This article indicates Old Norse cognates using a standardized Old Norse from a period later than the Old English period. The dialects of Old Norse present in Great Britain during the Old English period were earlier forms of the language and differed from the standardized form in some respects. In particular, the v's in these Old Norse dialects would have been pronounced more like an English w, and would thus have been pronounced more like their Old English cognates than the spelling appears at first to indicate. Also the Old Norse p when appearing in the combination pt would be pronounced close to the English ft.

Regular cognates with matching consonant valuesEdit

Regular cognates with differing consonant valuesEdit

Proto-Germanic Voiced Stop Consonants (*b, *d, *g)Edit

/Regular cognates with differing consonant values/Proto-Germanic Voiced Stop Consonants

Proto-Germanic Unvoiced Stop Consonants (*k, *p, *t)Edit

/Regular cognates with differing consonant values/Proto-Germanic Unvoiced Stop Consonants

Proto-Germanic Fricative Consonants (*f, *h, *s, *þ)Edit

/Regular cognates with differing consonant values/Proto-Germanic Fricative Consonants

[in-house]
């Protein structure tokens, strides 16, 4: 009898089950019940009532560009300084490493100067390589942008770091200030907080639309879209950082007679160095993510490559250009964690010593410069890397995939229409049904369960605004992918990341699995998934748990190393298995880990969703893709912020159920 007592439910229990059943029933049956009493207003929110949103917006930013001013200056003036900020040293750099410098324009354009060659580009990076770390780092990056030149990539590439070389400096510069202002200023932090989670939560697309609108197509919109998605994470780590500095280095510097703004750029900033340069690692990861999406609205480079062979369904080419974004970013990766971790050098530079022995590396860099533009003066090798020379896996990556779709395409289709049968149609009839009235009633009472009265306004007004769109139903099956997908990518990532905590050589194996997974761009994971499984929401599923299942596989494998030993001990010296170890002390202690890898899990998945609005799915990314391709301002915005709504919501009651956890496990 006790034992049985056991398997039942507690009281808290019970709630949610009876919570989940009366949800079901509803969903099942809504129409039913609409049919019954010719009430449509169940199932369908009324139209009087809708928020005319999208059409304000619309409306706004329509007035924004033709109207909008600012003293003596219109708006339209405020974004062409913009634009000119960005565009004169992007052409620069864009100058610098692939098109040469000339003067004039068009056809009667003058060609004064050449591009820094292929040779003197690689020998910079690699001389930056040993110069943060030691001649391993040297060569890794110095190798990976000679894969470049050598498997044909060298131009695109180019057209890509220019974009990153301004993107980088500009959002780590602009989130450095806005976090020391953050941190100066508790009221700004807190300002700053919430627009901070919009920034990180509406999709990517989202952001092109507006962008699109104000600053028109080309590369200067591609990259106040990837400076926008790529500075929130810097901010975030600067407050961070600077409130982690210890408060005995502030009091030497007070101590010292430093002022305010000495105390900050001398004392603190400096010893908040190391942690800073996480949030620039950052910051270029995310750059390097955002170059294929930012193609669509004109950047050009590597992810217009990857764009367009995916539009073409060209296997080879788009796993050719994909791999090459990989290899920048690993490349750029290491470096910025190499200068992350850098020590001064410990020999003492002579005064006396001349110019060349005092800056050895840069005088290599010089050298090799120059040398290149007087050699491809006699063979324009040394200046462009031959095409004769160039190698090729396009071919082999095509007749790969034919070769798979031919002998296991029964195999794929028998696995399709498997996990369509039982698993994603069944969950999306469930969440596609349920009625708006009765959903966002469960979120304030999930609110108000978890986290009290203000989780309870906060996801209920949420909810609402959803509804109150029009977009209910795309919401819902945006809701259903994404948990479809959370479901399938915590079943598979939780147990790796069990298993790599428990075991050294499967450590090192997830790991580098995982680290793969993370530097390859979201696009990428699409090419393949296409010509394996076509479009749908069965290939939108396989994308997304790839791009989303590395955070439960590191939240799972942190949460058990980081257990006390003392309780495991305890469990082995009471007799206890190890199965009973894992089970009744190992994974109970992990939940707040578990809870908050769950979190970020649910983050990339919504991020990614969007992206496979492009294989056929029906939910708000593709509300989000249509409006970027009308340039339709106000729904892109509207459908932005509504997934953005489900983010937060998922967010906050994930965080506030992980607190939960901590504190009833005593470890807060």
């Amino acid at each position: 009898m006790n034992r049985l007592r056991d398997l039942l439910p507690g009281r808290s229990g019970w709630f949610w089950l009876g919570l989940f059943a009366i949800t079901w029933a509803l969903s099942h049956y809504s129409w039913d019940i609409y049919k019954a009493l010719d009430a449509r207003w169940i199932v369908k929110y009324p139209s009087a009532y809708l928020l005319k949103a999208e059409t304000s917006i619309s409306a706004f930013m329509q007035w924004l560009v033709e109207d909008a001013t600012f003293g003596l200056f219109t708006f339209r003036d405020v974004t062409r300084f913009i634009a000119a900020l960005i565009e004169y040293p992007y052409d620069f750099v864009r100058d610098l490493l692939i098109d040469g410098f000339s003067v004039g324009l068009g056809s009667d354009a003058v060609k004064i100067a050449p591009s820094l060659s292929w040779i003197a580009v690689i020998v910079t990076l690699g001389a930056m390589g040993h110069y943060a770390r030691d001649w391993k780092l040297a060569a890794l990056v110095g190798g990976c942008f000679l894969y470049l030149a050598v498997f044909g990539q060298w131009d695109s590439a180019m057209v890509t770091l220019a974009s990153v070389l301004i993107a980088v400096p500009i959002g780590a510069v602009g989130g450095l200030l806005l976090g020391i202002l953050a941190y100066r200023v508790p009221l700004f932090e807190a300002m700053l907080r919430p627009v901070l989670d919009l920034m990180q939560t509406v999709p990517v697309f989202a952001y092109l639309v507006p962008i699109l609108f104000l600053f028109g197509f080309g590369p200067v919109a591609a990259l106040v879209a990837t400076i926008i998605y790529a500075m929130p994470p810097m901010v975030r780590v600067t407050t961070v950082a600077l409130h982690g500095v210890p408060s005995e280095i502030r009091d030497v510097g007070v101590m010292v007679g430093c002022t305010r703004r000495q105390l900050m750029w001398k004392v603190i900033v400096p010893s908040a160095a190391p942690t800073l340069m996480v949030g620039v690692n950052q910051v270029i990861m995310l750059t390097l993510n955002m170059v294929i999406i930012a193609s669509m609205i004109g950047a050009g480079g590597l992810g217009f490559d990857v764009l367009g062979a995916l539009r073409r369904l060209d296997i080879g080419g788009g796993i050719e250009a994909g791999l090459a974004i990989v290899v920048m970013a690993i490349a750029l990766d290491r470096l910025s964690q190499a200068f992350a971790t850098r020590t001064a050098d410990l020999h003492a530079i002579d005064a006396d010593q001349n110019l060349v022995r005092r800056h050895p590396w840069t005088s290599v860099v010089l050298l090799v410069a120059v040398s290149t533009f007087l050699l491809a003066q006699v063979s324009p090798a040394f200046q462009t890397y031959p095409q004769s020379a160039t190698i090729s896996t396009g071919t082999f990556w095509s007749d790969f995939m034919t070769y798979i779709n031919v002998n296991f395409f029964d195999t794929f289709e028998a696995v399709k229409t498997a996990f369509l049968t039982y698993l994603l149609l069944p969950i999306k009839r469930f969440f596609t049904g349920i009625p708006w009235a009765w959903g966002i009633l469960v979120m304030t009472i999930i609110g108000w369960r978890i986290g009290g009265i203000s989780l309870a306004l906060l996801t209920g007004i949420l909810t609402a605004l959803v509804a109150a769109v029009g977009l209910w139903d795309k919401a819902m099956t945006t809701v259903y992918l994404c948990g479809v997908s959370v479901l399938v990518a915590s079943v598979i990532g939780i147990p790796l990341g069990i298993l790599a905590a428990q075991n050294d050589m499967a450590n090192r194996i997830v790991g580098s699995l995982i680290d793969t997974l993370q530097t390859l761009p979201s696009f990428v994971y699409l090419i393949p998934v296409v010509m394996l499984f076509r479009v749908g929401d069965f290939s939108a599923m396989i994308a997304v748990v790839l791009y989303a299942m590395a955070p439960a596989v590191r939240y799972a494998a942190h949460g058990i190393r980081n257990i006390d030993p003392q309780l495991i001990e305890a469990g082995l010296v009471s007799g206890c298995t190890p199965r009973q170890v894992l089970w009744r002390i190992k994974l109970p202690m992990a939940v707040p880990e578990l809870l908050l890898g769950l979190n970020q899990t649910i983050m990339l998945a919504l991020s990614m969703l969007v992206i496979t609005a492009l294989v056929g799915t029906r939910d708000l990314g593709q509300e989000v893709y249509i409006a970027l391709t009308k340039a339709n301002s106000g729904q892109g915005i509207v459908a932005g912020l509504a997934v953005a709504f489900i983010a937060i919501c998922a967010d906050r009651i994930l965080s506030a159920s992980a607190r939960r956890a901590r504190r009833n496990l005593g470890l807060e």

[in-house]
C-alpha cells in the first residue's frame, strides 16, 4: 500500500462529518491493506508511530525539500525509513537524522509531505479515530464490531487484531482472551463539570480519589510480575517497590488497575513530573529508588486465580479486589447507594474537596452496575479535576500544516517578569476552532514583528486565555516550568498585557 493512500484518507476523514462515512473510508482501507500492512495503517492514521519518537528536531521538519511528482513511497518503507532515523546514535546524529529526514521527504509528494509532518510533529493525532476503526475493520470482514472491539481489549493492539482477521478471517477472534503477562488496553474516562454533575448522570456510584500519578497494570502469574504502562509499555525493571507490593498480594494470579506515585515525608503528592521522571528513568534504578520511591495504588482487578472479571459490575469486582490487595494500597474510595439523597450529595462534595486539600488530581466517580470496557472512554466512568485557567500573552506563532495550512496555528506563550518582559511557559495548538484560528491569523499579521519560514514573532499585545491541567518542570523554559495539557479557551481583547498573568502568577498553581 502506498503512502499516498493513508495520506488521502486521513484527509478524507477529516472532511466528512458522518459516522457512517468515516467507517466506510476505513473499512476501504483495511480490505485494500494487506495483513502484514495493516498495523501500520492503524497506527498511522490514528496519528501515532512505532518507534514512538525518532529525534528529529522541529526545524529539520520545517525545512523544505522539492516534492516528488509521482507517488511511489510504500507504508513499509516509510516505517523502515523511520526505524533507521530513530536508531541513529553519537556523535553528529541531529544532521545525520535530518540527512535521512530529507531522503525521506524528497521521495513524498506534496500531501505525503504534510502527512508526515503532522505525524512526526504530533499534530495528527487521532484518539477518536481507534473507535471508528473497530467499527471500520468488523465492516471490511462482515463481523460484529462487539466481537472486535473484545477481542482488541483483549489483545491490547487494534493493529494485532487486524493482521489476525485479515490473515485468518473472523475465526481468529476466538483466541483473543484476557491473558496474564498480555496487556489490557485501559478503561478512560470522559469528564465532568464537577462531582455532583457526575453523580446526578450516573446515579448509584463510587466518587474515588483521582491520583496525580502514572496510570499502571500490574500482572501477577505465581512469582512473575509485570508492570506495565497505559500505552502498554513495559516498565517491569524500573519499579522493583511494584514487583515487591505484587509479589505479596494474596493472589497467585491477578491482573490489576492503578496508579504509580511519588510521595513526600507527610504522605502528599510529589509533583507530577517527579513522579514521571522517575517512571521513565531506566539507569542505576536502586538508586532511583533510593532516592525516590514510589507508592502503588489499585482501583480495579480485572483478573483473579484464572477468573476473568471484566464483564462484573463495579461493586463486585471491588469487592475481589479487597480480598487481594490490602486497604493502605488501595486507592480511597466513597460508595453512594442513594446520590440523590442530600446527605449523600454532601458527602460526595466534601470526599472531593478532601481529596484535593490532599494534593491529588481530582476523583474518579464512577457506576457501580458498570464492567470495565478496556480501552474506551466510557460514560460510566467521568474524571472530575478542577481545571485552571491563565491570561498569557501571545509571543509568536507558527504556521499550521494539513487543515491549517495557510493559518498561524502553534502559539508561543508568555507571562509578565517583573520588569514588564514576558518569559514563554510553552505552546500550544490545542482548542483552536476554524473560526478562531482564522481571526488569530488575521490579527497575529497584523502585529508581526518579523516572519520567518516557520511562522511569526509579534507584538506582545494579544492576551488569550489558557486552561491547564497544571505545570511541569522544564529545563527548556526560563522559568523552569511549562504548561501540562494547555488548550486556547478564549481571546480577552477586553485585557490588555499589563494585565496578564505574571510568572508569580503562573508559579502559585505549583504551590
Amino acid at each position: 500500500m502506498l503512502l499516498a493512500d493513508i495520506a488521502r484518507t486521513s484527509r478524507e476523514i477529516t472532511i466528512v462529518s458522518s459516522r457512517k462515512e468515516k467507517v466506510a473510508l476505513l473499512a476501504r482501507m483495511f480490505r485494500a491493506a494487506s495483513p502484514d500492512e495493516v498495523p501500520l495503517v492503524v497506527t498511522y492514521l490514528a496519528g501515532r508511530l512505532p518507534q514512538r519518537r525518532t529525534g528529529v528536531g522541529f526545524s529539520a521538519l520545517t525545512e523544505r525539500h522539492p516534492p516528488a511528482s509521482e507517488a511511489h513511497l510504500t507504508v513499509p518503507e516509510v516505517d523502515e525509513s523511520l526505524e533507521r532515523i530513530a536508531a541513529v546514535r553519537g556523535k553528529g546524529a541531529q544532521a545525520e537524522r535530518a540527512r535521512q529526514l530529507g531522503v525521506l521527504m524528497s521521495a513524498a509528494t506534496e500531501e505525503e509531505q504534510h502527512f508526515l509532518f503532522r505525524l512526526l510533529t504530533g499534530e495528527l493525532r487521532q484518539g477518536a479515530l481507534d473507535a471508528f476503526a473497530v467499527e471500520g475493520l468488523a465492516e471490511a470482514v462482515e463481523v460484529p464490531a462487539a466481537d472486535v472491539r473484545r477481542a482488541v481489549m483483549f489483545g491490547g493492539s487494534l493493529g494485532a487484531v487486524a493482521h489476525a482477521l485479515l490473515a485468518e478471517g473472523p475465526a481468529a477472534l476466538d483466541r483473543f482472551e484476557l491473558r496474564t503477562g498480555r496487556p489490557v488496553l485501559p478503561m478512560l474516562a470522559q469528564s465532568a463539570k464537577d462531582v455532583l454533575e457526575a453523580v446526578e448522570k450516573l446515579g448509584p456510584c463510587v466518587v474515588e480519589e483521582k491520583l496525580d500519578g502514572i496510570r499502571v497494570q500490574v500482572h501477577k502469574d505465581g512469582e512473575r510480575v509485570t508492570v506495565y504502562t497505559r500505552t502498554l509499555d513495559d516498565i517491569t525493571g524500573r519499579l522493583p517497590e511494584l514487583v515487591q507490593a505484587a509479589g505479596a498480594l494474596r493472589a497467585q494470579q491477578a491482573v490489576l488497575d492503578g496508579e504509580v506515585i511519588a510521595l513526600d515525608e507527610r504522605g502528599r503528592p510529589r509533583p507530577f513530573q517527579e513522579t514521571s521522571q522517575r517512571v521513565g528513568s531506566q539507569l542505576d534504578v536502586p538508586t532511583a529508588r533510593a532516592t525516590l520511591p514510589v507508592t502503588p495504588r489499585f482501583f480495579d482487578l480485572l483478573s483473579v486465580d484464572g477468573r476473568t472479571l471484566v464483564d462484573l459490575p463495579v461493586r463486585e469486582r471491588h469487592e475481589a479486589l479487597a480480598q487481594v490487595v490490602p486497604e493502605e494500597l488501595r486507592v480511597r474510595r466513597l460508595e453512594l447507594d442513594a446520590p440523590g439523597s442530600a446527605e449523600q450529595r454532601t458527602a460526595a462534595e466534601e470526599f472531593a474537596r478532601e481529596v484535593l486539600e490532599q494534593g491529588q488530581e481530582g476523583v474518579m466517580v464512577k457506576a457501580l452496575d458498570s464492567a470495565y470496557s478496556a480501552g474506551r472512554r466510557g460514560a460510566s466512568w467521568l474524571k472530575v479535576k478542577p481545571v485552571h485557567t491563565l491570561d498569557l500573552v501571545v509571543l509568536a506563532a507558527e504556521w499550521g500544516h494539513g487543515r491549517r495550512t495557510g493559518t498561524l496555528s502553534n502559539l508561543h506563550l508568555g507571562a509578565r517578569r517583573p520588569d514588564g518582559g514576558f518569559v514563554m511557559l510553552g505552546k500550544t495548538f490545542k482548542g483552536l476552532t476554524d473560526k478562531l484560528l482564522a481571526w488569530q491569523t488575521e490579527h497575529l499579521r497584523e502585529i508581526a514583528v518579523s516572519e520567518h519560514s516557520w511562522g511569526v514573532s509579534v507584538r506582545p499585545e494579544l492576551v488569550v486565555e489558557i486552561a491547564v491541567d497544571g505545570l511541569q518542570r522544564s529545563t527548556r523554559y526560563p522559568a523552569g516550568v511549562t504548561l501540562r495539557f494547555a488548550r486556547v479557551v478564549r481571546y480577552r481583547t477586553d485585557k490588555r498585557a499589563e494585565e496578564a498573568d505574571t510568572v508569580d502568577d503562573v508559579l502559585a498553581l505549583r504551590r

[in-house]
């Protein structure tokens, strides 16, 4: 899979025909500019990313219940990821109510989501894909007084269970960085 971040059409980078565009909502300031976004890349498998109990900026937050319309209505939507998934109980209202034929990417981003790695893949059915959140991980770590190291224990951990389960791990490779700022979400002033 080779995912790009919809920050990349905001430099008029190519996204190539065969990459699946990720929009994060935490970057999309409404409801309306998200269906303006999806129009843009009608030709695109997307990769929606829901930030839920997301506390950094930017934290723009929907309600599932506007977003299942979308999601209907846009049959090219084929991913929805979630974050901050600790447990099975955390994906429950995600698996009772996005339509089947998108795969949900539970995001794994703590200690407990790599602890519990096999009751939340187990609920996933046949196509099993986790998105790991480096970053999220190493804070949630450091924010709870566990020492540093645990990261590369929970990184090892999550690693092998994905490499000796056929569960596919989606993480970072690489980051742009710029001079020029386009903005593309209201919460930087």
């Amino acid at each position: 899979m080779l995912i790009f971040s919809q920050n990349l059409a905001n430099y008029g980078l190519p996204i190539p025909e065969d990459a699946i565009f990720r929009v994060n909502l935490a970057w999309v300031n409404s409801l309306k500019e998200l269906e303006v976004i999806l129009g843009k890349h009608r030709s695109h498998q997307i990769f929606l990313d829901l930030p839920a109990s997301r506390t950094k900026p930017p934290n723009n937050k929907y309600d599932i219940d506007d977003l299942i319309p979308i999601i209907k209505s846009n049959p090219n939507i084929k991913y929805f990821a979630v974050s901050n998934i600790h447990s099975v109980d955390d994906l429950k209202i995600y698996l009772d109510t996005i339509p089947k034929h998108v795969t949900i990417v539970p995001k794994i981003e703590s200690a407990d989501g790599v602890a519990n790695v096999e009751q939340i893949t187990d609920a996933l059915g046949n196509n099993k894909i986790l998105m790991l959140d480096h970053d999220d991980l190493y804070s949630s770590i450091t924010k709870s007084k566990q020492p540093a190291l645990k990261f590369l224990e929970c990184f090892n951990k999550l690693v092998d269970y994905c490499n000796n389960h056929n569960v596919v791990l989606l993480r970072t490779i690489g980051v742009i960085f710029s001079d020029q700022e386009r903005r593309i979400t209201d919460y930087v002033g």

Proto-Germanic Liquid Consonants (*l, *r, *z)Edit

/Regular cognates with differing consonant values/Proto-Germanic Liquids, Nasals and Semivowels#Proto-Germanic Liquid Consonants

Proto-Germanic Nasal Consonants (*m, *n)Edit

/Regular cognates with differing consonant values/Proto-Germanic Liquids, Nasals and Semivowels#Proto-Germanic Nasal Consonants

Proto-Germanic Semivowels (*w)Edit

/Regular cognates with differing consonant values/Proto-Germanic Liquids, Nasals and Semivowels#Proto-Germanic Semivowels

Proto-Germanic Consonant ClustersEdit

/Regular cognates with differing consonant values/Proto-Germanic Consonant Clusters

Proto-Germanic *∅Edit

/Regular cognates with differing consonant values/Proto-Germanic *∅

Irregular and Singleton CognatesEdit

/Special cases#Irregular and Singleton Cognates

Archaic, Dialectical, Obsolete, Poetic, Rare, or Regional CognatesEdit

/Special cases#Archaic, Dialectical, Obsolete, Poetic, Rare, or Regional Cognates

Borrowings into Proto-GermanicEdit

/Mutually inherited borrowings#Borrowings into Proto-Germanic

Borrowings into Proto-West-GermanicEdit

/Mutually inherited borrowings#Borrowings into Proto-West-Germanic

Borrowings into Old German and Old EnglishEdit

/Mutually inherited borrowings#Borrowings into Old German and Old English

ReferencesEdit

  1. ^ Beekes R. S. P., Comparative Indo-European Linguistics: An introduction. — 2nd ed. — Amsterdam; Philadelphia: John Benjamin’s Publishing Company, 2011. — xxiv, 415 p. — P. 287. — →ISBN, →ISBN.
  2. ^ https://www.dwds.de/wb/laden